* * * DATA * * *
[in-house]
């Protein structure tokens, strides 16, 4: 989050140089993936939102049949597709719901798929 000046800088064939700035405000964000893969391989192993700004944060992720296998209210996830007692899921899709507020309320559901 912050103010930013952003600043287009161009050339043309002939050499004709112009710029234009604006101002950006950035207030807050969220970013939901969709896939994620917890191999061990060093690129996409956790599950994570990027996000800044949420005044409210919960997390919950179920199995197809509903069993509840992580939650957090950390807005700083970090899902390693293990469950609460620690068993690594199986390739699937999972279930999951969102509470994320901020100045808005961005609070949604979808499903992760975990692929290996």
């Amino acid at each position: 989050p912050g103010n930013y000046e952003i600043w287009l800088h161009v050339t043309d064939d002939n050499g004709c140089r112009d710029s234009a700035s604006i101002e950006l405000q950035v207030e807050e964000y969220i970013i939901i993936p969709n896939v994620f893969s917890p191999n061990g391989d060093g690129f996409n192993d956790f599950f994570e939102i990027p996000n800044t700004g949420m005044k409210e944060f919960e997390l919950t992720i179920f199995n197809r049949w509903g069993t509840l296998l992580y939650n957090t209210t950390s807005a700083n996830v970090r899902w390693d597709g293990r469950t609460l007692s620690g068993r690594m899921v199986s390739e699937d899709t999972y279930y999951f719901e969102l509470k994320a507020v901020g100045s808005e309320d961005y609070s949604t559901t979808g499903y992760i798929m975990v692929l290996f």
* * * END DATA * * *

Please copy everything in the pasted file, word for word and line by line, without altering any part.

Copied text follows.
[in-house]
């Protein structure tokens, strides 16, 4: 989050140089993936939102049949597709719901798929 000046800088064939700035405000964000893969391989192993700004944060992720296998209210996830007692899921899709507020309320559901 912050103010930013952003600043287009161009050339043309002939050499004709112009710029234009604006101002950006950035207030807050969220970013939901969709896939994620917890191999061990060093690129996409956790599950994570990027996000800044949420005044409210919960997390919950179920199995197809509903069993509840992580939650957090950390807005700083970090899902390693293990469950609460620690068993690594199986390739699937999972279930999951969102509470994320901020100045808005961005609070949604979808499903992760975990692929290996």
């Amino acid at each position: 989050p912050g103010n930013y000046e952003i600043w287009l800088h161009v050339t043309d064939d002939n050499g004709c140089r112009d710029s234009a700035s604006i101002e950006l405000q950035v207030e807050e964000y969220i970013i939901i993936p969709n896939v994620f893969s917890p191999n061990g391989d060093g690129f996409n192993d956790f599950f994570e939102i990027p996000n800044t700004g949420m005044k409210e944060f919960e997390l919950t992720i179920f199995n197809r049949w509903g069993t509840l296998l992580y939650n957090t209210t950390s807005a700083n996830v970090r899902w390693d597709g293990r469950t609460l007692s620690g068993r690594m899921v199986s390739e699937d899709t999972y279930y999951f719901e969102l509470k994320a507020v901020g100045s808005e309320d961005y609070s949604t559901t979808g499903y992760i798929m975990v692929l290996f």